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15th: The large number and variation of deodorant products
You can easily buy deodorant products at Japanese convenience stores. In the hot, humid Japanese summer, it has been required goods for women in terms of etiquette for a long time now but recently it’s also caught on for men, too.
Convenience store shelf: Men’s deodorant goods
At the miscellaneous goods store Loft in Shibuya, there are more than 50 kinds of deodorant products alone. That alone tells you how much deodorant is bought here.
Actually, one of the major makers of men’s deodorant, Mandom, had researchers certified in the science behind bad smells sniff 200 men’s heads and armpits in a year while they were developing the products. Would you be able to handle smelling 200 people in a year?
14th: Hiyashi ChuukaPIXTA
Internationally, there are many kinds of noodles but there isn’t much of a custom of eating them cold.
However, this healthy dish made of cucumbers, eggs, ham, ginger, and other such ingredients, complete with chilled noodles, makes it a prefect food for the hot Japanese summer.
It’s said that hiyashi chuuka was originally made in the shape of Mt. Fuji. Because of that rumor, you’ll usually find this dish in that shape.
13th： Rhinoceros beetlePIXTA
It seems like there aren’t many overseas, but in Japan there are people who keep rhinocerous beetles and stag beetles as pets. Kids often catch and keep them over their summer vacations.
In Japan you can buy rhinocerous beetles at insect shops and they even sell nutritional food (insect jelly) specifically for the beetles.
12th： Mosquito coil
Do you know about mosquito coils? It seems like in recent years Japanese mosquito coils have gotten popular overseas.
The current shape of the mosquito coil that has gotten popular was developed by Kincho in 1980.
Before then, the anti-mosquito incense was sold in sticks but they would break during transport. Also, they would only last for 40 minutes.
During that time, the wife of the Kincho founder said, “why not make it coil?” And with that one phrase, the mosquito coil was born.
With the introduction of the coiled shape, it no longer breaks in transit and it can be used for up to 7 hours.
Though it is currently sold overseas as well, the insects change depending on country, so the mosquito coil also changes depending on where it is sold. For example, mosquito in Indonesia has 40x the chemical tolerance that of Japan does, so the mosquito coils sold in Indonesia are particularly strong.
Japan has a lot of water slides and wave pools.
Starting with Tokyo’s Toshimaen and Mie-ken’s Nagashima Spa Land, water parks have flourished around the country and now they’ve become extremely busy as young people and families go to enjoy the summer.
What particularly surprises foreigners is that when it becomes time for the employees to clean the pool, no matter how many people enjoying the water, everyone leaves the pool at once. The pool workers check the pool well for any stragglers, but Japanese people leaves and watches the workers do their job.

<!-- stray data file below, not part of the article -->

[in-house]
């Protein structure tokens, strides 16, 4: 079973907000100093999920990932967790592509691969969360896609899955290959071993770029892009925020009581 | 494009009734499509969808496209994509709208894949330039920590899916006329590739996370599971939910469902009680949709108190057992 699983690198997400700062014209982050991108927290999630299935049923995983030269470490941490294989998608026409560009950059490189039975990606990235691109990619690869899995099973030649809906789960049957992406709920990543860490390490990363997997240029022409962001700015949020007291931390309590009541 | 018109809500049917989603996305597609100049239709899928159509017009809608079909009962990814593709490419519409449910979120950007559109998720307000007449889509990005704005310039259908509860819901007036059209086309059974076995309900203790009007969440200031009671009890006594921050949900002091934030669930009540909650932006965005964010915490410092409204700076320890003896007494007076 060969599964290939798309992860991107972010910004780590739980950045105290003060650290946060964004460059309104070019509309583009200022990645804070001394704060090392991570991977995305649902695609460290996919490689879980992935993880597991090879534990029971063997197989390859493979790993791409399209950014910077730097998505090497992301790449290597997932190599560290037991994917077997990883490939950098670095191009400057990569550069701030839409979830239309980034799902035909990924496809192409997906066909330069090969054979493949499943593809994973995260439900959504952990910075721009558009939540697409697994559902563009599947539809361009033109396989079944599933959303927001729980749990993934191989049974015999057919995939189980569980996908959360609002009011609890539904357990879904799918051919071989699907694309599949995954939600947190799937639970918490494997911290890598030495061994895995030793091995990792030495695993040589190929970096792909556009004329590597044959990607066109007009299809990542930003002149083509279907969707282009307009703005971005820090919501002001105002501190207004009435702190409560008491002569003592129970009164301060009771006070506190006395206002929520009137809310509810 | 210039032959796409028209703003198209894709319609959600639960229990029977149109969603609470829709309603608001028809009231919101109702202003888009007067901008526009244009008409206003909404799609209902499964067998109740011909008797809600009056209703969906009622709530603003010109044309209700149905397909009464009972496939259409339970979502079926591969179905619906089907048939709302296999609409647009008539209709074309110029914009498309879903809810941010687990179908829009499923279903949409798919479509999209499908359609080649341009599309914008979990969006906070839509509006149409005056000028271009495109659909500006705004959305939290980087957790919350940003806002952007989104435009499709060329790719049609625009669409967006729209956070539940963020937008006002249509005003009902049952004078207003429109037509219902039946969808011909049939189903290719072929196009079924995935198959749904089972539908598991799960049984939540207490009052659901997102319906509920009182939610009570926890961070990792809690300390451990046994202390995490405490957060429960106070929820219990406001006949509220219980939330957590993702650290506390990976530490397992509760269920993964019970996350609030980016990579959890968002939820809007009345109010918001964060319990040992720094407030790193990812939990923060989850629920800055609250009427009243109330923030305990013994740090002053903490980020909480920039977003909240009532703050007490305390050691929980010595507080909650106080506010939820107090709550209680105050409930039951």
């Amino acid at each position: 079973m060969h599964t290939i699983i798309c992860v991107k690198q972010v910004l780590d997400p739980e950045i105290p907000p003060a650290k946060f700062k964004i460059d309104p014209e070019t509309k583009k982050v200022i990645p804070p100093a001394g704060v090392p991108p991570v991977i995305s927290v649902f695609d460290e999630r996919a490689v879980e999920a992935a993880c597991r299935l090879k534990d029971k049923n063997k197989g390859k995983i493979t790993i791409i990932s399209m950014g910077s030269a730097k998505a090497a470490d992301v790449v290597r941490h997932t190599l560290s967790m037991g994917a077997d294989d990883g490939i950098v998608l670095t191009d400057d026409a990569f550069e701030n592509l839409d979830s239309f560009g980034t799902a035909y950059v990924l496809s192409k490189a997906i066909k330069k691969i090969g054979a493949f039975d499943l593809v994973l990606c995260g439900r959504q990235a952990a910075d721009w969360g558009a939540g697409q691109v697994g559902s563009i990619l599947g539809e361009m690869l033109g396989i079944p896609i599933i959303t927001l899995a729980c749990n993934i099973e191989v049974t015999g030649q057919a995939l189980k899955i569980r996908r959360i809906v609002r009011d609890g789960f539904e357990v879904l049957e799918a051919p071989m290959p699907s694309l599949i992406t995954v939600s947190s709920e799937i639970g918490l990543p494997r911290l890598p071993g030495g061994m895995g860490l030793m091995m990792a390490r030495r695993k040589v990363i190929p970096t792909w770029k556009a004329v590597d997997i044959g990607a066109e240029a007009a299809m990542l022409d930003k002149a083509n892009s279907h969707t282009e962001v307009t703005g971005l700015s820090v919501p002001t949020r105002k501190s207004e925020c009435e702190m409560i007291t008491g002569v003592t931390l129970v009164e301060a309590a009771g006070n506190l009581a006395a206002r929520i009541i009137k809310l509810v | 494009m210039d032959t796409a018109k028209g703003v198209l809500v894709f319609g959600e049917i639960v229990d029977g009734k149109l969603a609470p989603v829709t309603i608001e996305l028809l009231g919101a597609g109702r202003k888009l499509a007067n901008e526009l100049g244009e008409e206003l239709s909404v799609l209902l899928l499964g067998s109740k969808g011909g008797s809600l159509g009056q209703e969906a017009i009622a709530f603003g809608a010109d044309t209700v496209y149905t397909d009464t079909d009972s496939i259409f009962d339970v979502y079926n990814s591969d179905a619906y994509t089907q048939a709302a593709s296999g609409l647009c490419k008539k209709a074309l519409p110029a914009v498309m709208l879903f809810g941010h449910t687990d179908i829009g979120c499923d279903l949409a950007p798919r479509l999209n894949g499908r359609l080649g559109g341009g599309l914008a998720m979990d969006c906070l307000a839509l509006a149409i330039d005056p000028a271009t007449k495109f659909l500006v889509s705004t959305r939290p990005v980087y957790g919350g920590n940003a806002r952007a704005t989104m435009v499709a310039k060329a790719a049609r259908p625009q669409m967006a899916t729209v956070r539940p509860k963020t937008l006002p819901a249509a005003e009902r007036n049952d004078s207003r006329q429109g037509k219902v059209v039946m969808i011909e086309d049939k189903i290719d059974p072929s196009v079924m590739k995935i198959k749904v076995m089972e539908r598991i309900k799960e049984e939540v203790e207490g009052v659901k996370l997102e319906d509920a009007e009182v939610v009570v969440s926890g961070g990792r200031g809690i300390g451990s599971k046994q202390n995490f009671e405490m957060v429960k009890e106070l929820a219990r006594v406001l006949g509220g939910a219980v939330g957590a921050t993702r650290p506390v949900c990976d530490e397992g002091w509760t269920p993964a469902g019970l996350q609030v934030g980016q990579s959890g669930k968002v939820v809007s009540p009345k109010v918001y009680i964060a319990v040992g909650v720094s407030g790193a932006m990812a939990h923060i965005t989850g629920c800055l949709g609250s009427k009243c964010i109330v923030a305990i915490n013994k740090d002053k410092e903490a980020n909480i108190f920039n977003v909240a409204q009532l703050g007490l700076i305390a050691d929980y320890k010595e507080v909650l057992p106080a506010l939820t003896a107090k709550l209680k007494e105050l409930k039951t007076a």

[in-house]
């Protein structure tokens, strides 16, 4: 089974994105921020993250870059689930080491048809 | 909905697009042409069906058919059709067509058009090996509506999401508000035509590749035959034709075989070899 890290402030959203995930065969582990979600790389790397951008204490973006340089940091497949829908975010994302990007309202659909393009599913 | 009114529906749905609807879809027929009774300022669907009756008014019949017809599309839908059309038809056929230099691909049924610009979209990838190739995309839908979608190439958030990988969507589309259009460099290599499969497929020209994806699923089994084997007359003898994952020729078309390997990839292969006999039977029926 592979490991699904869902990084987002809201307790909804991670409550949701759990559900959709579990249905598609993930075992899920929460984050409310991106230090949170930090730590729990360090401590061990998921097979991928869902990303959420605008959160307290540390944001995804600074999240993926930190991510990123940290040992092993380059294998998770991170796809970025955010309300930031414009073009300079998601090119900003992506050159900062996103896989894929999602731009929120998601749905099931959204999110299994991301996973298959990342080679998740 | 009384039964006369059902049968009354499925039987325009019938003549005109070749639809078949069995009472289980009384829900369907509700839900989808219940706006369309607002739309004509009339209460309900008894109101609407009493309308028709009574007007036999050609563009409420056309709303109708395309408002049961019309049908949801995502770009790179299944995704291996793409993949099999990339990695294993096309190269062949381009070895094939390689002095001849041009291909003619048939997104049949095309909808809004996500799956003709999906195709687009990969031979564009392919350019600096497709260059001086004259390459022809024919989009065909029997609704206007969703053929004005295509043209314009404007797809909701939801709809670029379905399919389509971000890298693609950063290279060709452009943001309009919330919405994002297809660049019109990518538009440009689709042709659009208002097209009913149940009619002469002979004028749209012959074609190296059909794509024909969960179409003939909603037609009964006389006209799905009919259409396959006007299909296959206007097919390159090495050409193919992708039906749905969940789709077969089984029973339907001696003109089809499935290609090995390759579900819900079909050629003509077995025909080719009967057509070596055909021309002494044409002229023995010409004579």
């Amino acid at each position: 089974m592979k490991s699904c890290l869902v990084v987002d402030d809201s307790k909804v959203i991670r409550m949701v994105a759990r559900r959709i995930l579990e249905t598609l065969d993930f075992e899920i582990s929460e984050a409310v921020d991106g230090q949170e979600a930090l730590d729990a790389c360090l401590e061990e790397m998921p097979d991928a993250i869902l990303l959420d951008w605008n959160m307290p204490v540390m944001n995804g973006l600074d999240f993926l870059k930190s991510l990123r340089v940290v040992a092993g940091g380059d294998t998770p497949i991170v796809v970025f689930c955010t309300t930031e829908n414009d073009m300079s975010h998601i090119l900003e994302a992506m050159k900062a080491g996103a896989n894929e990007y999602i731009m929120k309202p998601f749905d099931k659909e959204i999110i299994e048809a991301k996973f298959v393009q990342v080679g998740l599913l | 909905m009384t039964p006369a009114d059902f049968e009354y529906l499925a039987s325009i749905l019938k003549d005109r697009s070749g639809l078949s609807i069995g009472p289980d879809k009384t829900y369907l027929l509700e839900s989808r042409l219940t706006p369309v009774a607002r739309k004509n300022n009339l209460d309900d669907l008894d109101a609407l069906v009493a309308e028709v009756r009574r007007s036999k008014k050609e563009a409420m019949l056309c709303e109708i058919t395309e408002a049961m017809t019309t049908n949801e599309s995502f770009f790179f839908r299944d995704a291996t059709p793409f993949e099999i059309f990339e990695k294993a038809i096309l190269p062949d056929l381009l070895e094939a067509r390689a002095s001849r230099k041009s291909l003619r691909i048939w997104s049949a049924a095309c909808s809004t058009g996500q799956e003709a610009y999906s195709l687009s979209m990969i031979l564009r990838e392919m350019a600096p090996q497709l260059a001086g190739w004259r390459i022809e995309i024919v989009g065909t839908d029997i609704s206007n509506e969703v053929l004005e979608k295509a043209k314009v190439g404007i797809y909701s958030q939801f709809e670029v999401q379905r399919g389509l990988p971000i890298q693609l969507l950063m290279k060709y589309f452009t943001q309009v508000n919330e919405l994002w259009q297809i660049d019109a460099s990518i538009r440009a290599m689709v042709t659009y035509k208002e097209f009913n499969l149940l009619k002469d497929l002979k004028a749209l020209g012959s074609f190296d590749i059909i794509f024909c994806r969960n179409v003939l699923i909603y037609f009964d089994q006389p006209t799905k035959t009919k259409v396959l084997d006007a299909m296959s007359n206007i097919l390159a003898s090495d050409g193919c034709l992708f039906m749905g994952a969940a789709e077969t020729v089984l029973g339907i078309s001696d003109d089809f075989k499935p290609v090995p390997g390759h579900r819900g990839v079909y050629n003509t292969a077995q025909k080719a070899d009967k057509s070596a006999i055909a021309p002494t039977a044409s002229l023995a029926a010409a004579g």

10th: Radio exercises
During summer vacation, it’s a custom to wake up early (generally around 6:30AM) and gather in a neighborhood park or school to do radio exercises.
Radio exercises are exercises that everyone knows done in tandem with music.
Is there a custom in your country where everyone, from children to the elderly, get together to exercise?
Edamame have become popular around the world lately. Salt-dusted edamame goes particularly well with liquor, so everyone loves this snack. It’s said that even Beyonce loves edamame.
Did you know that edamame are the young beans that grow into soy beans?
Because edamame grow into soy beans in a matter of days, the taste will change after just two days of the best harvest date. If it’s passed that date, then the quality of the crop drops to B-level. It’s said that the best time to harvest edamame is when the skin is 8mm thick, so Japanese farmers harvest them while ascertaining the thickness in millimeters.
The reason foreigners like Japanese beer so much is the smoothness of the head.
Japanese beer makers are particularly careful with the flavor of the head. Once beer meets the air and oxidizes, the gas disappears, so the head works as a cap to prevent that from happening.
It’s also a characteristic of Japan to only serve extremely chilled beer. In restaurants, they even put the beer glasses in the freezer to make sure the beer is served as cold as possible.
Windchimes are a seasonal item used in Japan to help feel cool. In the hot summer, the gentle chimes helps everyone feel calm.
Actually, the open part at the bottom of the windchime holds the secret to the gentle sound.
The opening of the chime isn’t smooth, but rather rough. The roughness is what gives it a gentle sound when the stick hits it.
The roughness of each windchime differs from each other, so all of them have subtle differences in sound.
6th： Ghost stories
Katsushika Hokusai [Public domain]/Wikimedia Commons
In Japan, there is a custom of listening to ghost stories in order to cool yourself down.
This may be something of a mystery to foreigners.